Cytarabine: What is it? History, Medical Uses, Side Effects and Mechanism of Action

Also known as cytosine arabinoside (ara-C), it is a chemotherapy drug used to treat acute myeloid leukemia (AML).

As well as to treat acute lymphocytic leukemia (ALL), chronic myelogenous leukemia (CML), and non-Hodgkin’s lymphoma.

Alternative Names for Cytarabine

It is also known as ara-C (arabinofuranosyl cytidine):

  • Cytosar-U.
  • Carabine PFS (Pfizer).
  • Deposit (liposomal formulation of longer duration).
  • Vehicle.

It is given by injection into a vein, under the skin, or spinal fluid. There is a liposomal formulation for which there is tentative evidence of better results in lymphoma involving the meninges.

Common side effects include bone marrow suppression, vomiting, diarrhea, liver problems, rash, ulcers in the mouth, and bleeding. Other serious side effects include loss of consciousness, lung disease, and allergic reactions.

Use during pregnancy can harm the baby. Cytarabine is found in the families of antimetabolite and nucleoside analog drugs. It works by blocking the function of DNA polymerase.

Cytarabine was patented in 1960 and approved for medical use in 1969. It is on the World Health Organization’s List of Essential Drugs, the most effective and safe medicines needed in a health system.


The wholesale cost in the developing world is approximately US $ 4.27 to the US $ 5.70 per 500mg vial. This dose in the UK costs the NHS around 50 pounds, while the liposomal form is 1,223.75 pounds per 50mg vial.


Cytarabine was synthesized for the first time in 1959 by Richard WalwickWalden Roberts, and Charles Dekker at the University of California, Berkeley.

It was approved by the Food and Drug Administration of the United States in June 1969 and was initially marketed in the US. UU By Upjohn under the trade name Cytosar-U.

Medical uses of cytarabine

Cytarabine is used primarily to treat acute myeloid leukemia, acute lymphocytic leukemia (ALL), and lymphomas.

Cytarabine also has antiviral activity and has been used to treat generalized herpes virus infection. However, cytarabine is not very selective in this context and causes suppression of the bone marrow and other serious side effects.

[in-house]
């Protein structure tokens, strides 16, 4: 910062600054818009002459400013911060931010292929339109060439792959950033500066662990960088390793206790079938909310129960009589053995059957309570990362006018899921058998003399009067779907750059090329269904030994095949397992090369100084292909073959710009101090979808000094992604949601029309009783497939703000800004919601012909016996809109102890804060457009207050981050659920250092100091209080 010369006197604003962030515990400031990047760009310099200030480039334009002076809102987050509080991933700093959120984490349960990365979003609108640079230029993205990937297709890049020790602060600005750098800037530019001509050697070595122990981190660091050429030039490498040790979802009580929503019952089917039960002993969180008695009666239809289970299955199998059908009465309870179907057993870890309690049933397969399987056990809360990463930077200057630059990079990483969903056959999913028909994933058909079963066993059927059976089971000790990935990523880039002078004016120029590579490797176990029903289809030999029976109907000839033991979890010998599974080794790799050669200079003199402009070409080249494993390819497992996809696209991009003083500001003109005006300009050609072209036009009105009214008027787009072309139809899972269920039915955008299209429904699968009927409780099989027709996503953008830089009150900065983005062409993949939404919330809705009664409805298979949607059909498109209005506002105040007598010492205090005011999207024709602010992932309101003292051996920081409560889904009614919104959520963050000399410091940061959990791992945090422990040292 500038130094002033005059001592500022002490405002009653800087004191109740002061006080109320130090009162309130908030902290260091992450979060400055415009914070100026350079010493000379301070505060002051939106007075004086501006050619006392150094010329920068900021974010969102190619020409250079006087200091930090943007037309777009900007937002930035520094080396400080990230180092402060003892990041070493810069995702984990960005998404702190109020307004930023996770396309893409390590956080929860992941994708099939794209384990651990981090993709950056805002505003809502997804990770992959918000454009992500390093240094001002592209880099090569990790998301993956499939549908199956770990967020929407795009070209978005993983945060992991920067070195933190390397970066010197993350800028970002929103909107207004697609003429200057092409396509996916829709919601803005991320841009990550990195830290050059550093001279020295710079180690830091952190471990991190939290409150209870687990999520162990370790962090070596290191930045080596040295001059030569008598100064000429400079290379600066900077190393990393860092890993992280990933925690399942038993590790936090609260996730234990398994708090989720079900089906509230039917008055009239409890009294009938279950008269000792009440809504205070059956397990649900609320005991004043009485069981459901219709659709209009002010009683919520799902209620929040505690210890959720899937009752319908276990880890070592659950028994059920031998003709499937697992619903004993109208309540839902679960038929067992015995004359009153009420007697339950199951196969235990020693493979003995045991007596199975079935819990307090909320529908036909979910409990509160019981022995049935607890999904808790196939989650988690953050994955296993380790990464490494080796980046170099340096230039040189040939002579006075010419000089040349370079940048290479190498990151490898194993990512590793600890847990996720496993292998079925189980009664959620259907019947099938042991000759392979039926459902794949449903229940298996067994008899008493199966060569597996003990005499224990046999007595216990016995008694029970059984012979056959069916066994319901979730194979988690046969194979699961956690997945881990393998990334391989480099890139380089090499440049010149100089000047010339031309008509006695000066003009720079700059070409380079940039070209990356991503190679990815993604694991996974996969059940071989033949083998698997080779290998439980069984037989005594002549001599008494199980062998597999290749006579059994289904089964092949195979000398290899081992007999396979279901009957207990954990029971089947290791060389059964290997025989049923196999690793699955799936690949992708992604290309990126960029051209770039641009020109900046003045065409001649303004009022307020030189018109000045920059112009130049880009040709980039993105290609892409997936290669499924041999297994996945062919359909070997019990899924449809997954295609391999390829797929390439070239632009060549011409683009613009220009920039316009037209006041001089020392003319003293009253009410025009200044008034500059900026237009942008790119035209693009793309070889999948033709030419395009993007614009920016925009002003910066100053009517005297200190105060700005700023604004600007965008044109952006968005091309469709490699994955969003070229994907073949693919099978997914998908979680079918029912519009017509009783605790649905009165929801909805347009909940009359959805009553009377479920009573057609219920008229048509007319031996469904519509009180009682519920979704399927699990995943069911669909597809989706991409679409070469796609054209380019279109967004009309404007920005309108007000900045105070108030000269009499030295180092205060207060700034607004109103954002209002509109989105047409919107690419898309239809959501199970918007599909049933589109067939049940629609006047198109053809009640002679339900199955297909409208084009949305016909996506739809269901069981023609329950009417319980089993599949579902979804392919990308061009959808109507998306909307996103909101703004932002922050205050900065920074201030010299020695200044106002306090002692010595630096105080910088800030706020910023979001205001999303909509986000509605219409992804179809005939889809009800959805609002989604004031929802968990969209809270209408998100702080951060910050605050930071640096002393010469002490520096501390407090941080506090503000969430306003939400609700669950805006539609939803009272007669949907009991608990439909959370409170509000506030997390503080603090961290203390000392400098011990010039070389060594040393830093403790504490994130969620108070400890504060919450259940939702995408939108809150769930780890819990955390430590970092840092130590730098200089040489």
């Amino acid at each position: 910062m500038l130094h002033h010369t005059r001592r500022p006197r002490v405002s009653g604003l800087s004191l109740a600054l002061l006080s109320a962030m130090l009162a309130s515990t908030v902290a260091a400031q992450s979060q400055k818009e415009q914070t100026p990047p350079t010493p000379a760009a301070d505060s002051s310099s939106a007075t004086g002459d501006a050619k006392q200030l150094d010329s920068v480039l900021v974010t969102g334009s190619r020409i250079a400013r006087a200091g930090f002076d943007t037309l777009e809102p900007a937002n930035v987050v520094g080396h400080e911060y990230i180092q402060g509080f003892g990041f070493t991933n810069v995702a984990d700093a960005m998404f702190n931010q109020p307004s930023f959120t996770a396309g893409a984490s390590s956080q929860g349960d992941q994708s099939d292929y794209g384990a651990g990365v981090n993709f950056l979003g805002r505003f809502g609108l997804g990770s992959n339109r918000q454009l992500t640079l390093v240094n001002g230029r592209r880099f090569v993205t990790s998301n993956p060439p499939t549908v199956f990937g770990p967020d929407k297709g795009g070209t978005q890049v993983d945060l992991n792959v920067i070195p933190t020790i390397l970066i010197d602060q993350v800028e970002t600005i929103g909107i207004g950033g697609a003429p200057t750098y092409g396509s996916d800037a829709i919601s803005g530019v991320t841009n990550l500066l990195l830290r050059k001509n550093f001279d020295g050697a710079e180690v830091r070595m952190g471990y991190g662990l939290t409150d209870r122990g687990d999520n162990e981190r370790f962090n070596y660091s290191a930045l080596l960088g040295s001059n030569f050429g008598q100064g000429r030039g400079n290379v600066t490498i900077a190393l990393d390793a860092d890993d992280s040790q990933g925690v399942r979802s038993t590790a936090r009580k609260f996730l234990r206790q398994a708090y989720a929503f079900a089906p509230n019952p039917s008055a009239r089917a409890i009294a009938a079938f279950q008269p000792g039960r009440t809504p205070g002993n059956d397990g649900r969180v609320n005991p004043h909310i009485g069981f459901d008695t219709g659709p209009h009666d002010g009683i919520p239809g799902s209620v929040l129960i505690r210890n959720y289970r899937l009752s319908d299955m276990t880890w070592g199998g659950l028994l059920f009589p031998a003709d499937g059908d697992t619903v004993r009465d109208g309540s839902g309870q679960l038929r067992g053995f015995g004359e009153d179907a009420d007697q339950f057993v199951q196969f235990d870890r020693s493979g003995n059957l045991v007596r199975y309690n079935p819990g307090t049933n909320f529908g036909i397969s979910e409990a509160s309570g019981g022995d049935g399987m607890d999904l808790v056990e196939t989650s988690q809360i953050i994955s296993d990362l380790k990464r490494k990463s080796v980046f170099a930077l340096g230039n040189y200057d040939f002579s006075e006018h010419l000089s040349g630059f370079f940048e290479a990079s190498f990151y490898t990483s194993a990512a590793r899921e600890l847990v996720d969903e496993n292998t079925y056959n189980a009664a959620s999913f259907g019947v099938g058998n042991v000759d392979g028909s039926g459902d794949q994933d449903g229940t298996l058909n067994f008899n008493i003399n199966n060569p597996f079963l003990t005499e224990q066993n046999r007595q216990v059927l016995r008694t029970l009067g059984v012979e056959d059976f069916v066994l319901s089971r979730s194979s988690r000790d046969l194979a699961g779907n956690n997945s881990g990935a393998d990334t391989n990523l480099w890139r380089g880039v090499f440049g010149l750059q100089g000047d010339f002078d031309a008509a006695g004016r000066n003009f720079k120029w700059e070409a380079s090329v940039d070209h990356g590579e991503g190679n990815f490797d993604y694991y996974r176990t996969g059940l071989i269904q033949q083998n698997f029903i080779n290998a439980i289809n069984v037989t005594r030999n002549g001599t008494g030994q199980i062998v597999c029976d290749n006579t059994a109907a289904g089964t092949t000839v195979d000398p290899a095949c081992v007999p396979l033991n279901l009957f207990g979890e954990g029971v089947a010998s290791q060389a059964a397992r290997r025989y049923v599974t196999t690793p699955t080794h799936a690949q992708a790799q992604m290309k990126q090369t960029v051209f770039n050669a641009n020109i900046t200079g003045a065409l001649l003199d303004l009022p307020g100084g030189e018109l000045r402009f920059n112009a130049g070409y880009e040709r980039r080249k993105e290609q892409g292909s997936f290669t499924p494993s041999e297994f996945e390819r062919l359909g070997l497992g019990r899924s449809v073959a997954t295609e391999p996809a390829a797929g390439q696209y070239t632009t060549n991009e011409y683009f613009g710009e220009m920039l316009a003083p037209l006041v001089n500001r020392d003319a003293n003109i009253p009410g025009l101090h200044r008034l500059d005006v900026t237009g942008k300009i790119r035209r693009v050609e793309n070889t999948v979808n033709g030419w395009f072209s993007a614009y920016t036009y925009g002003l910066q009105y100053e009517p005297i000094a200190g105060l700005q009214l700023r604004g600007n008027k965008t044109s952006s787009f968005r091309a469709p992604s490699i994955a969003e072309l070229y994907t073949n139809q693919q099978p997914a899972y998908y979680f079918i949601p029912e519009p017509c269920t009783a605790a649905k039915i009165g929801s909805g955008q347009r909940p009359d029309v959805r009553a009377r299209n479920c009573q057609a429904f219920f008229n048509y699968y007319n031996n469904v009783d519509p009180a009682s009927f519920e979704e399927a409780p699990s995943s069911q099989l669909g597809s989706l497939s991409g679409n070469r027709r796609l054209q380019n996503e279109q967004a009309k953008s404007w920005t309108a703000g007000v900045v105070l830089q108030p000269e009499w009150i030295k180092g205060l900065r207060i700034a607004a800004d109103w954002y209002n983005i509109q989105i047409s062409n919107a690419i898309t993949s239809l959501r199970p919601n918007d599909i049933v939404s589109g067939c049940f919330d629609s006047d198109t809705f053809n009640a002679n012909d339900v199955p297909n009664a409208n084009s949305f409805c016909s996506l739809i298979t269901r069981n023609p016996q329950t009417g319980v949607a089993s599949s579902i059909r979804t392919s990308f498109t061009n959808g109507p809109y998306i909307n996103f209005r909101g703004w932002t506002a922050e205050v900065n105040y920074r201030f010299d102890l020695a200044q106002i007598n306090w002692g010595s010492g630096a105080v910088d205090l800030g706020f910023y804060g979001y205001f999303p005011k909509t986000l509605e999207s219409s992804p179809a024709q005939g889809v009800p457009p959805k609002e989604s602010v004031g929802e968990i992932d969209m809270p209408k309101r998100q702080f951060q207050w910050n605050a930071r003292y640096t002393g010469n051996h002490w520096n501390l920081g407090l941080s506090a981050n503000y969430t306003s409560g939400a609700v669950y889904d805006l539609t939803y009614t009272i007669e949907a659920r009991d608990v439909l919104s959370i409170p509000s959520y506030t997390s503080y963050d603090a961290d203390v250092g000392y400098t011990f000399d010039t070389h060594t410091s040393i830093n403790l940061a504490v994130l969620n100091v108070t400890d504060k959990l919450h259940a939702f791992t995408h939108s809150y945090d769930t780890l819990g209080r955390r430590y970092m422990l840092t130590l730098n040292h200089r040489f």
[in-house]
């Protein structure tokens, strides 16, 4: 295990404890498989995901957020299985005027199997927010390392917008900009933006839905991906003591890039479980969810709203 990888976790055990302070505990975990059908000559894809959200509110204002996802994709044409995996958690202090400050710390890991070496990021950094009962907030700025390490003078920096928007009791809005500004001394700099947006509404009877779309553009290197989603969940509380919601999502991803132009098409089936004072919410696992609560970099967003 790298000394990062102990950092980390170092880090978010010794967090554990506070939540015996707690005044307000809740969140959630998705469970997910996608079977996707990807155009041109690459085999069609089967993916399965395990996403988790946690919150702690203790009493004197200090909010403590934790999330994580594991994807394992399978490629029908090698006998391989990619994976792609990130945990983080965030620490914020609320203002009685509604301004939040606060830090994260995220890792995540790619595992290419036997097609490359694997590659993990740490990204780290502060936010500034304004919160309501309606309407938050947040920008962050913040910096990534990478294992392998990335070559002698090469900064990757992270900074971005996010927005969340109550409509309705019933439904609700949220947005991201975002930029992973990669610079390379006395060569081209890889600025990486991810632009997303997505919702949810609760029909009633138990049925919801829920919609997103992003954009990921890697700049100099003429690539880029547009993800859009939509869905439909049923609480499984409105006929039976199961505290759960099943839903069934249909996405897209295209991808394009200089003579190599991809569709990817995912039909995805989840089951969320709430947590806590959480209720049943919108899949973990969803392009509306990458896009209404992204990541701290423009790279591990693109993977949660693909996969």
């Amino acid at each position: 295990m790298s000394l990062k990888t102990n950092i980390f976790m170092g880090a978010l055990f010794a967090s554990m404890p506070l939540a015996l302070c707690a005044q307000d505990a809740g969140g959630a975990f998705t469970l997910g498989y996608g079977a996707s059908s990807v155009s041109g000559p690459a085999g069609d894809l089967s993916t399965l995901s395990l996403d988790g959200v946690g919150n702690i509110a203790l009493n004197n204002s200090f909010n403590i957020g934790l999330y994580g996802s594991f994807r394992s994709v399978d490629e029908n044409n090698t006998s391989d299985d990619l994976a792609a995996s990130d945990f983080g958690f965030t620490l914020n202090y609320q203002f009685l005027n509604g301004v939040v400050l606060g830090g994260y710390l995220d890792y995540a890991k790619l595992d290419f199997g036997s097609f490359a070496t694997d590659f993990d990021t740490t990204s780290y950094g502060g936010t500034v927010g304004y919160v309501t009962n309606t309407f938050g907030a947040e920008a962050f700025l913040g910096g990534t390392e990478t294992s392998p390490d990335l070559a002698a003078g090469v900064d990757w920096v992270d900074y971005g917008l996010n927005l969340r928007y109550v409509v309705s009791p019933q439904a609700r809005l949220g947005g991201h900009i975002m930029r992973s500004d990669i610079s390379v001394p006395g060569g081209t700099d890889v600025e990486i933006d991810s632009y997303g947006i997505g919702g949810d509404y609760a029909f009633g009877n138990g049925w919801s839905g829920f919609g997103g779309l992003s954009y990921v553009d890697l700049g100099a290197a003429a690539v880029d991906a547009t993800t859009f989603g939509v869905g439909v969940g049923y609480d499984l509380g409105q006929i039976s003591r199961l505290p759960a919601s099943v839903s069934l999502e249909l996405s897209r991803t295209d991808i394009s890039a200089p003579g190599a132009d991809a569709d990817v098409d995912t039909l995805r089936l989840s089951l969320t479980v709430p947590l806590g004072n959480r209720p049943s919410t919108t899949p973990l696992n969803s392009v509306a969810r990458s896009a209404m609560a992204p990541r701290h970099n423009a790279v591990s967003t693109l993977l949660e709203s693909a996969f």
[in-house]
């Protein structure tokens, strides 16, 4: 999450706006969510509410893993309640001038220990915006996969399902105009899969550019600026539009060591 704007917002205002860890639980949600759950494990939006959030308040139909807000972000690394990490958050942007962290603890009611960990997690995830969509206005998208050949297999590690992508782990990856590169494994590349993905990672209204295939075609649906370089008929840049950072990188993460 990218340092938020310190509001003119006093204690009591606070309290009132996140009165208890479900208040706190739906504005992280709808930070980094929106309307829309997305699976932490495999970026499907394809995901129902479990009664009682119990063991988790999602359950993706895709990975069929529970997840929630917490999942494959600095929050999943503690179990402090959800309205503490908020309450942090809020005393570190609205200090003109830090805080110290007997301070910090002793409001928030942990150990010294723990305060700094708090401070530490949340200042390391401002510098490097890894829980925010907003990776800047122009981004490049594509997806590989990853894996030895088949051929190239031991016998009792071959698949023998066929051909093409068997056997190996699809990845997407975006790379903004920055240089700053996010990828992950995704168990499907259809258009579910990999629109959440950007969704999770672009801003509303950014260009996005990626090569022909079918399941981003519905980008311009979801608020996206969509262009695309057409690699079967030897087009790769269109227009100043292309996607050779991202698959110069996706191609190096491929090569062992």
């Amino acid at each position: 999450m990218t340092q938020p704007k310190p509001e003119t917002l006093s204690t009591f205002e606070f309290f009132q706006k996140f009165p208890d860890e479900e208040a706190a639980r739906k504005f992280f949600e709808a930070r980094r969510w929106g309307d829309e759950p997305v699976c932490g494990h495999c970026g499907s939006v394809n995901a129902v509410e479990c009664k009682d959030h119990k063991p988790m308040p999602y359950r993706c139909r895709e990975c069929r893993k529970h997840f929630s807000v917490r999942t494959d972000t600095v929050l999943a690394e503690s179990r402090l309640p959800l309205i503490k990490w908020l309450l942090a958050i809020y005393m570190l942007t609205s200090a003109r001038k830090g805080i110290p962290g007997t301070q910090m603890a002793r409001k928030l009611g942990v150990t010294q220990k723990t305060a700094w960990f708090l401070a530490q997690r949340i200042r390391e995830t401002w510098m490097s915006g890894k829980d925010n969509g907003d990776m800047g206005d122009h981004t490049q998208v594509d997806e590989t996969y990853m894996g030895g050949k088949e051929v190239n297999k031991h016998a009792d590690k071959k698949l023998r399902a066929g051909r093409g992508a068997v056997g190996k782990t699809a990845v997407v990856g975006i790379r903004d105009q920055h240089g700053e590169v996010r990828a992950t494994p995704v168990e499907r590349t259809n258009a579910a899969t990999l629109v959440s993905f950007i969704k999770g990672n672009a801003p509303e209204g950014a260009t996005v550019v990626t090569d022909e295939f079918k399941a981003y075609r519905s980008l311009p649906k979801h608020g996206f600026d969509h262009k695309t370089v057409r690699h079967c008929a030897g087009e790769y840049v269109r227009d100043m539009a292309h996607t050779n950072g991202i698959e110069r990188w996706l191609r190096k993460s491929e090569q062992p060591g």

Therefore, cytosine arabinoside is not a beneficial antiviral agent in humans due to its toxic profile and is used primarily for the chemotherapy of hematologic cancers.

Cytarabine is also used in the study of the nervous system to control the proliferation of glial cells in cultures; the number of glial cells has an important impact on neurons.

Side effects

One of the unique toxicities of cytarabine is cerebellar toxicity when administered in high doses, which can cause ataxia.

Cytarabine can cause granulocytopenia and other impaired body defenses, leading to infection, and thrombocytopenia, leading to bleeding.

Toxicity: due to its toxicity, it can cause leukopenia, thrombocytopenia, anemia, gastrointestinal disorders, stomatitis, conjunctivitispneumonitis, fever, and palmoplantar erythrodysesthesia dermatitis.

Rarely myelopathy has been reported after administering a high or frequent dose of intrathecal parabiotic cytosine.

When used in protocols designated as high doses, cytarabine can cause cerebral and cerebellar dysfunction, ocular toxicity, pulmonary toxicity, severe gastrointestinal ulceration, and peripheral neuropathy.

To avoid side effects and improve therapeutic efficacy, various derivatives of these drugs (including amino acids, peptides, fatty acids, and phosphates) have been evaluated, and different administration systems.

Mechanism of action of cytarabine

The cytosine arabinoside combines a cytosine base with an arabinose sugar. It is an antimetabolic agent with the chemical name 1β-arabinofuranosilcitosina.

Certain sponges, where it was initially found, use arabinoside sugars to form a different compound (which is not part of the DNA).

The cytosine arabinoside is sufficiently similar to human cytosine deoxyribose (deoxycytidine) to be incorporated into human DNA but different enough to kill the cell.

Cytosine arabinoside interferes with DNA synthesis. Its mode of action is due to its rapid conversion into cytosine arabinoside triphosphate, which damages DNA when the cell cycle is maintained in the S phase (DNA synthesis).

Cells that divide rapidly, which require DNA replication for mitosis, are the most affected. Cytosine arabinoside also inhibits DNA and RNA polymerases and the nucleotide reductase enzymes necessary for DNA synthesis.

Cytarabine is the first in a series of anti-cancer drugs that alter the sugar component of nucleosides.

Cytarabine is often administered by continuous intravenous infusion, which follows a biphasic elimination: an initial rapid clearance rate followed by a slower analog rate. Cytarabine is transported to the cell mainly by hENT-1.

Then it is monophosphorylated by deoxycytidine kinase, and finally, cytarabine-5′-triphosphate, the active metabolite incorporated into DNA during DNA synthesis.

Several resistance mechanisms have been reported. Cytarabine is rapidly deaminated by cytidine deaminase in serum in the inactive uracil derivative.

Cytarabine-5′-monophosphate is deaminated by deoxycytidylatoaminase, which leads to the inactive uridine-5′-monophosphate analog. Cytarabine-5′-triphosphate is a substrate for SAMDH1.

In addition, SAMHD1 has been shown to limit the effectiveness of cytarabine efficacy in patients. When used as an antiviral, cytarabine-5′-triphosphate works by inhibiting viral DNA synthesis. Cytarabine can inhibit herpes virus and vaccinia virus replication in cells during tissue culture.

However, treatment with cytarabine alone was adequate for herpesvirus infection in a murine model.